The Ghadar Party sought to expose the British Raj’s exploitation of India to articulate an important strand of its anti-colonial politics: namely, to convince South Asian soldiers that because their military service was essential to the security of the British empire, their refusal to serve would constitute a serious threat to the empire’s security and stability. Ghadar emphasized that the British used taxes collected in India “to finance England’s ceaseless bloody wars of aggression and conquest” and that “India’s men and treasure have paid for all of England’s wars in the Far East, in China, Burma, Egypt, and Africa, in whatever corner of the globe British greed sees a chance to oppress a weaker people.” Thus, Ghadar leaders argued that because there was a material link between the British subjugation of India and the global operations of the British Empire, overthrowing the British Raj would initiate the fall of British imperial rule the world over.
Next year marks one hundred years since the passage of the 1924 Immigration Act, the first comprehensive immigration policy passed by the U.S. Congress, which effectively closed the door to Asian migrants for decades. Even before the 1924 legislation, however, Congress had already severely restricted Asian immigration, in part through the 1917 Immigration Act. The most stringent immigration law to date, the 1917 Act imposed, for the first time, a literacy requirement for immigrants over sixteen years of age. It also excluded all peoples living within a constructed geographic region referred to as the “Barred Zone,” which included almost all of Asia, with the exception of Japan and the Philippines. Finally, the Act gave U.S. officials the authority to utilize deportation to suppress what was deemed dangerous or subversive political actors and movements. Because Chinese and Japanese migrants were already largely excluded through the 1882 Chinese Exclusion Act and the 1907 Gentleman’s Agreement, the Barred Zone Act was intended to close the door to South Asian migrants. As my research shows, the anti-Asian and antiradical dimensions of the 1917 Immigration Act have not disconnected threads of exclusion, but deeply intertwined and mutually reinforcing. While arguments for South Asian exclusion utilized similar anti-Asian language previously used to justify excluding the Chinese and Japanese, the “menace” South Asian migrants posed at this particular moment was also driven by their anticolonial and nationalist aspirations.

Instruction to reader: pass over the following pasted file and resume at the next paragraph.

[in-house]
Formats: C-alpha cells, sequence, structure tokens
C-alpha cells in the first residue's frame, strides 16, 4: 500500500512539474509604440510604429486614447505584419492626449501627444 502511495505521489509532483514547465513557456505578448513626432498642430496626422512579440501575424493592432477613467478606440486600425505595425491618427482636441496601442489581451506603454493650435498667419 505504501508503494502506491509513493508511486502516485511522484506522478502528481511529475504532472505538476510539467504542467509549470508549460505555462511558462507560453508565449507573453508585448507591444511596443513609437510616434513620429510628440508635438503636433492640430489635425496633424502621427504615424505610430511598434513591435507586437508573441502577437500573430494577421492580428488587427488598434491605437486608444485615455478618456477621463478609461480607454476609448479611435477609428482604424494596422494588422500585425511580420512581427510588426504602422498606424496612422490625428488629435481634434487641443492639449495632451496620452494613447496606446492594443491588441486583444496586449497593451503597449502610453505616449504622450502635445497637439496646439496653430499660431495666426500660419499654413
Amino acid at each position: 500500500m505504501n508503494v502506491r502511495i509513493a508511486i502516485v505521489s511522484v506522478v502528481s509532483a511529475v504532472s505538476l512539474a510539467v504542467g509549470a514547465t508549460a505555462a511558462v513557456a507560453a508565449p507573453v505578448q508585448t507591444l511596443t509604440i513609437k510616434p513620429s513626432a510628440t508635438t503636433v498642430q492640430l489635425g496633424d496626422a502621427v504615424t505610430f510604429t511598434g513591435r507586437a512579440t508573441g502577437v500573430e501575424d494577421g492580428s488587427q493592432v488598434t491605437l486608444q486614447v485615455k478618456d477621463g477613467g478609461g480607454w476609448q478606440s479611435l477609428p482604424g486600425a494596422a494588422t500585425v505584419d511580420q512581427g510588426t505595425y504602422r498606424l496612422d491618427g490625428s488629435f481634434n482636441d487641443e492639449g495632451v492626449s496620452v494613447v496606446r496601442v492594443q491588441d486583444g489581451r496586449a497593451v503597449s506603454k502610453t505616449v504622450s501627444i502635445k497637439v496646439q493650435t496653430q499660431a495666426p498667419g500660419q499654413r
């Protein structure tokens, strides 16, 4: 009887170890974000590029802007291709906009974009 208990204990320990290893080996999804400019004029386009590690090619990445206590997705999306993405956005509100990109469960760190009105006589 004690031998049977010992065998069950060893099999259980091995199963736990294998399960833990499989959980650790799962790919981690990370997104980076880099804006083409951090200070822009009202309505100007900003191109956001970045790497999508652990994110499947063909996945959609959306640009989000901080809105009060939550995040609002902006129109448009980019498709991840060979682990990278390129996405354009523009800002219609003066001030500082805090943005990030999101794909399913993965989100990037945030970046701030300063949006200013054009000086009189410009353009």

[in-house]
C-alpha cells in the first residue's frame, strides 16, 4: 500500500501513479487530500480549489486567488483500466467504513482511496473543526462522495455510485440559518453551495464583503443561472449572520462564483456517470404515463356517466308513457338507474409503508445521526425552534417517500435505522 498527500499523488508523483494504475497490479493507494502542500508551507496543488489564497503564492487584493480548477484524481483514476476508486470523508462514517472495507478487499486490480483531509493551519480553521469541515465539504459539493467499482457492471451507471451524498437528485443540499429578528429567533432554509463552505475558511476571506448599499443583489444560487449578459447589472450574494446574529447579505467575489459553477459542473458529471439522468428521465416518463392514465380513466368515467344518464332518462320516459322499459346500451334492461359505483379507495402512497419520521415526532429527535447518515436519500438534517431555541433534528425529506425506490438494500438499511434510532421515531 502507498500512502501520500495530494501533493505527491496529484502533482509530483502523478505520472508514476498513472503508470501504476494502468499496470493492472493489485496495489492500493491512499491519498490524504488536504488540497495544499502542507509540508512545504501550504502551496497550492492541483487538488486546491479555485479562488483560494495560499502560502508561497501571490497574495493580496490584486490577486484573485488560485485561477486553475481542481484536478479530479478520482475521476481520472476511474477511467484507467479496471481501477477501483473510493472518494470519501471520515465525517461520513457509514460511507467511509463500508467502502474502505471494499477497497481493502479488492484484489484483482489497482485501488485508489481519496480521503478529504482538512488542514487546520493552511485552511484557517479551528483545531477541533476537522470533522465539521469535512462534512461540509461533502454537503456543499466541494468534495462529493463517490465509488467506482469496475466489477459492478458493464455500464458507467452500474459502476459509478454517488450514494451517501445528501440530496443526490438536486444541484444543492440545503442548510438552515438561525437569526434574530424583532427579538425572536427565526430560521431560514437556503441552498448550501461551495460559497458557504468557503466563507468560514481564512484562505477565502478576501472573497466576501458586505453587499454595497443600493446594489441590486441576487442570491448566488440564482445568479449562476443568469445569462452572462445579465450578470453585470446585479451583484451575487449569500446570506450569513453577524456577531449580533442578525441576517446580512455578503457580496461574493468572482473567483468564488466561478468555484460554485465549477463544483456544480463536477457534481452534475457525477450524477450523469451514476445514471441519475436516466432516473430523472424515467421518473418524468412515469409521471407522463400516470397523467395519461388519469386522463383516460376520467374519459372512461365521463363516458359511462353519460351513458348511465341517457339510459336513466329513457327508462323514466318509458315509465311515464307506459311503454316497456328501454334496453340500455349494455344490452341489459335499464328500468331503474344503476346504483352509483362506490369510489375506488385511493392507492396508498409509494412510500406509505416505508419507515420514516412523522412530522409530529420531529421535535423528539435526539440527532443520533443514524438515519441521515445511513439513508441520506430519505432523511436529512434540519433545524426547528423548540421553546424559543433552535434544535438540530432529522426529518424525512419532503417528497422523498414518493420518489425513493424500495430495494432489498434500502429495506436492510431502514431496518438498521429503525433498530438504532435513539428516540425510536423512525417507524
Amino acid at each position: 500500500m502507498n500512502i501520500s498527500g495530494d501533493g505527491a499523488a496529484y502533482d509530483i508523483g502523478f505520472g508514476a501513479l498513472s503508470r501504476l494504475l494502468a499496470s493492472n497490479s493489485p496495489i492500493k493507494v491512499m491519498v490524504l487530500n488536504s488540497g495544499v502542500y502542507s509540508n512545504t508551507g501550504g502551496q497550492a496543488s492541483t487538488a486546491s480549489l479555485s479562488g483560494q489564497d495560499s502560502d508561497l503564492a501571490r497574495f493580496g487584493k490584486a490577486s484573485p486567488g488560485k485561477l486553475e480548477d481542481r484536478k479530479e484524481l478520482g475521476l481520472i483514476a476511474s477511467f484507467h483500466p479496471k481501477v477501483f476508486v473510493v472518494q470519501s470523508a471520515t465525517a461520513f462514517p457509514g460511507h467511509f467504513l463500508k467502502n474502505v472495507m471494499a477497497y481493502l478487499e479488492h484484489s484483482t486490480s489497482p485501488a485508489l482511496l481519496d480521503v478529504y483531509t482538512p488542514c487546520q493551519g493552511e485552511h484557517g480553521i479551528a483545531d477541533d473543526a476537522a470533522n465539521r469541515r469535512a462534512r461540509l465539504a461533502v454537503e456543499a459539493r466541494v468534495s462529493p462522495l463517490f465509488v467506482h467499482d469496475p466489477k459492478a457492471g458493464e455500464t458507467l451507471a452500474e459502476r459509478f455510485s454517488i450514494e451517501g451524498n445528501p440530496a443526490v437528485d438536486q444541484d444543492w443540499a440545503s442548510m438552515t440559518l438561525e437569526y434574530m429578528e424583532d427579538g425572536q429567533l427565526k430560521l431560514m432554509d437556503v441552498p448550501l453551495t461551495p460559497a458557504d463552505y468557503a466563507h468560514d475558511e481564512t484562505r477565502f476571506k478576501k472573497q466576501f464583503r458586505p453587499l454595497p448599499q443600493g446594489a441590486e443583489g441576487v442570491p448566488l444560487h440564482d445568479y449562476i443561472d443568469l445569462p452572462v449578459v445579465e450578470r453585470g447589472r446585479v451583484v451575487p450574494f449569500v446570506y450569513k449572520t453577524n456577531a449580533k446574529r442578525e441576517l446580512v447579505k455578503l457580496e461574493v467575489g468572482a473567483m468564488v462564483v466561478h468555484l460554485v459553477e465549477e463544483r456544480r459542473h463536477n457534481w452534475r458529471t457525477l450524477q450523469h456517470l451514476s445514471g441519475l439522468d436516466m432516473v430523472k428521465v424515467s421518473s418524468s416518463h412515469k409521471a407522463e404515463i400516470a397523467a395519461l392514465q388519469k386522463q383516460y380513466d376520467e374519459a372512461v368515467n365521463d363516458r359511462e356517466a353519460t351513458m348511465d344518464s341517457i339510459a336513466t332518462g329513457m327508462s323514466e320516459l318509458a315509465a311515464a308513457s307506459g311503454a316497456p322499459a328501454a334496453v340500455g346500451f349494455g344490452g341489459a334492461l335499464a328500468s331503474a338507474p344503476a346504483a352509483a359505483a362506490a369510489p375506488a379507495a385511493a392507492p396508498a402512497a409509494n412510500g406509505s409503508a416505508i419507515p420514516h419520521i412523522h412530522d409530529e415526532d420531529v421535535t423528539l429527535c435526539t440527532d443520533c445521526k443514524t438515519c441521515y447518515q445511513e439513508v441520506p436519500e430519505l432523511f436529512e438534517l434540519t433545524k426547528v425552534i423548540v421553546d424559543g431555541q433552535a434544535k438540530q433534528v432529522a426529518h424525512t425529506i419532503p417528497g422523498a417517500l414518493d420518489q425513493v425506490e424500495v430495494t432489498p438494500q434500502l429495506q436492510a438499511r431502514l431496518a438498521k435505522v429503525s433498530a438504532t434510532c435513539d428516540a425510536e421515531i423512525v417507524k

The anticolonial politicization and mobilization of some of the earliest South Asians to come to the United States were far from inevitable or even expected. The vast majority came as migrant workers with no history of anticolonial organizing. Fifty percent of them were veterans of the British Indian Army. But the racial violence and hostility they encountered in North America generated an anticolonial movement that was transnational in scope and revolutionary in its aims. The exclusion, surveillance, and deportation of South Asians during the early twentieth century show that the politics and practices of immigration restriction at this time also helped fuel an anticolonial movement that both appealed to and interrogated the unfulfilled promises of U.S. democracy.
Seema Sohi is an associate professor of ethnic studies and a faculty affiliate in the Department of History at the University of Colorado Boulder. She is the author of Echoes of Mutiny: Race, Surveillance, and Indian Anticolonialism in North America (2014).